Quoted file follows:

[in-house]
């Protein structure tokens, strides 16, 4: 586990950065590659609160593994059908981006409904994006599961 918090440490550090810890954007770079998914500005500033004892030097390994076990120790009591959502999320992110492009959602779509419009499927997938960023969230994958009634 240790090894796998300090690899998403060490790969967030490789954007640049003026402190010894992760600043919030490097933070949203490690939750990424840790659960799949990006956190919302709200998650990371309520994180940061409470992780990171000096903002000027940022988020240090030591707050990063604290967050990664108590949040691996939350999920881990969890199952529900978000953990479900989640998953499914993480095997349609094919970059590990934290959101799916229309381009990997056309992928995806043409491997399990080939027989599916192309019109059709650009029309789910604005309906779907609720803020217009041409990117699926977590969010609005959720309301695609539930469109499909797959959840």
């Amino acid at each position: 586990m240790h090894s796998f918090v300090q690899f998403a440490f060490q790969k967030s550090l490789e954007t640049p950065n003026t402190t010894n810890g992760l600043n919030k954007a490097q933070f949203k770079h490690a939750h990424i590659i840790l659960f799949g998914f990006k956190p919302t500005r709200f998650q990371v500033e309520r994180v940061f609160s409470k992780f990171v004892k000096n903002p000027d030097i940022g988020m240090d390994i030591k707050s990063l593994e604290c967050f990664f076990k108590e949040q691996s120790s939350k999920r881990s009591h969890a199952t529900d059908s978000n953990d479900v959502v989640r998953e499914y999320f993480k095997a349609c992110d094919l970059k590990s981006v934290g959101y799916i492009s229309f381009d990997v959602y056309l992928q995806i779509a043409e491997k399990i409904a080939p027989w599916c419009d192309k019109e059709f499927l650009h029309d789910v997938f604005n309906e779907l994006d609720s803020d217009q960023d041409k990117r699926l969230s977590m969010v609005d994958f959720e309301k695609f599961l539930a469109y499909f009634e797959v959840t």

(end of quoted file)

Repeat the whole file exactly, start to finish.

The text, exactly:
[in-house]
């Protein structure tokens, strides 16, 4: 586990950065590659609160593994059908981006409904994006599961 918090440490550090810890954007770079998914500005500033004892030097390994076990120790009591959502999320992110492009959602779509419009499927997938960023969230994958009634 240790090894796998300090690899998403060490790969967030490789954007640049003026402190010894992760600043919030490097933070949203490690939750990424840790659960799949990006956190919302709200998650990371309520994180940061409470992780990171000096903002000027940022988020240090030591707050990063604290967050990664108590949040691996939350999920881990969890199952529900978000953990479900989640998953499914993480095997349609094919970059590990934290959101799916229309381009990997056309992928995806043409491997399990080939027989599916192309019109059709650009029309789910604005309906779907609720803020217009041409990117699926977590969010609005959720309301695609539930469109499909797959959840």
């Amino acid at each position: 586990m240790h090894s796998f918090v300090q690899f998403a440490f060490q790969k967030s550090l490789e954007t640049p950065n003026t402190t010894n810890g992760l600043n919030k954007a490097q933070f949203k770079h490690a939750h990424i590659i840790l659960f799949g998914f990006k956190p919302t500005r709200f998650q990371v500033e309520r994180v940061f609160s409470k992780f990171v004892k000096n903002p000027d030097i940022g988020m240090d390994i030591k707050s990063l593994e604290c967050f990664f076990k108590e949040q691996s120790s939350k999920r881990s009591h969890a199952t529900d059908s978000n953990d479900v959502v989640r998953e499914y999320f993480k095997a349609c992110d094919l970059k590990s981006v934290g959101y799916i492009s229309f381009d990997v959602y056309l992928q995806i779509a043409e491997k399990i409904a080939p027989w599916c419009d192309k019109e059709f499927l650009h029309d789910v997938f604005n309906e779907l994006d609720s803020d217009q960023d041409k990117r699926l969230s977590m969010v609005d994958f959720e309301k695609f599961l539930a469109y499909f009634e797959v959840t």